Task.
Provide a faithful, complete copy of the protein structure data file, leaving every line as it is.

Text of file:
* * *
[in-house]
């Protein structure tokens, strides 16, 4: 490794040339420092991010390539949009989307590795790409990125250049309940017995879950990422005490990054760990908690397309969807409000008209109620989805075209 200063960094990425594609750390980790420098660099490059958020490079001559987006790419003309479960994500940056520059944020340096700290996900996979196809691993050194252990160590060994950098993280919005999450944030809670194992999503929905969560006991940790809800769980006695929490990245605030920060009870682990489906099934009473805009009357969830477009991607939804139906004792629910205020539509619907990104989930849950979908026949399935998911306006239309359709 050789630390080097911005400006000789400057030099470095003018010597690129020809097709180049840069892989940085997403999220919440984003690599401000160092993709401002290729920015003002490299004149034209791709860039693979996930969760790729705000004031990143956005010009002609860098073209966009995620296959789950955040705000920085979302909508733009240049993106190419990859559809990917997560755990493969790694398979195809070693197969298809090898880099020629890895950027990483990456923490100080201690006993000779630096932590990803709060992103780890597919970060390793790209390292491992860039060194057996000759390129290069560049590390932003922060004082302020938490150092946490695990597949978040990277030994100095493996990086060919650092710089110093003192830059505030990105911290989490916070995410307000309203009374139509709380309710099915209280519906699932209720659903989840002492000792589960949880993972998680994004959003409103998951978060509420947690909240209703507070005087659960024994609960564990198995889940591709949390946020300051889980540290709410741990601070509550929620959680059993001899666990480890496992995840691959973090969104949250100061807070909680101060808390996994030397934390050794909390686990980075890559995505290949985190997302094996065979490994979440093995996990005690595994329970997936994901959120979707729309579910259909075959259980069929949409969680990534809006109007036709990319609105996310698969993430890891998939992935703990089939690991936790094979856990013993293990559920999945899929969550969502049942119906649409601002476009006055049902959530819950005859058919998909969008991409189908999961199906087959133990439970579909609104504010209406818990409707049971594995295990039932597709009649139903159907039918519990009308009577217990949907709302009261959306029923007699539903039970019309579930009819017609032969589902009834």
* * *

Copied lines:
[in-house]
């Protein structure tokens, strides 16, 4: 490794040339420092991010390539949009989307590795790409990125250049309940017995879950990422005490990054760990908690397309969807409000008209109620989805075209 200063960094990425594609750390980790420098660099490059958020490079001559987006790419003309479960994500940056520059944020340096700290996900996979196809691993050194252990160590060994950098993280919005999450944030809670194992999503929905969560006991940790809800769980006695929490990245605030920060009870682990489906099934009473805009009357969830477009991607939804139906004792629910205020539509619907990104989930849950979908026949399935998911306006239309359709 050789630390080097911005400006000789400057030099470095003018010597690129020809097709180049840069892989940085997403999220919440984003690599401000160092993709401002290729920015003002490299004149034209791709860039693979996930969760790729705000004031990143956005010009002609860098073209966009995620296959789950955040705000920085979302909508733009240049993106190419990859559809990917997560755990493969790694398979195809070693197969298809090898880099020629890895950027990483990456923490100080201690006993000779630096932590990803709060992103780890597919970060390793790209390292491992860039060194057996000759390129290069560049590390932003922060004082302020938490150092946490695990597949978040990277030994100095493996990086060919650092710089110093003192830059505030990105911290989490916070995410307000309203009374139509709380309710099915209280519906699932209720659903989840002492000792589960949880993972998680994004959003409103998951978060509420947690909240209703507070005087659960024994609960564990198995889940591709949390946020300051889980540290709410741990601070509550929620959680059993001899666990480890496992995840691959973090969104949250100061807070909680101060808390996994030397934390050794909390686990980075890559995505290949985190997302094996065979490994979440093995996990005690595994329970997936994901959120979707729309579910259909075959259980069929949409969680990534809006109007036709990319609105996310698969993430890891998939992935703990089939690991936790094979856990013993293990559920999945899929969550969502049942119906649409601002476009006055049902959530819950005859058919998909969008991409189908999961199906087959133990439970579909609104504010209406818990409707049971594995295990039932597709009649139903159907039918519990009308009577217990949907709302009261959306029923007699539903039970019309579930009819017609032969589902009834």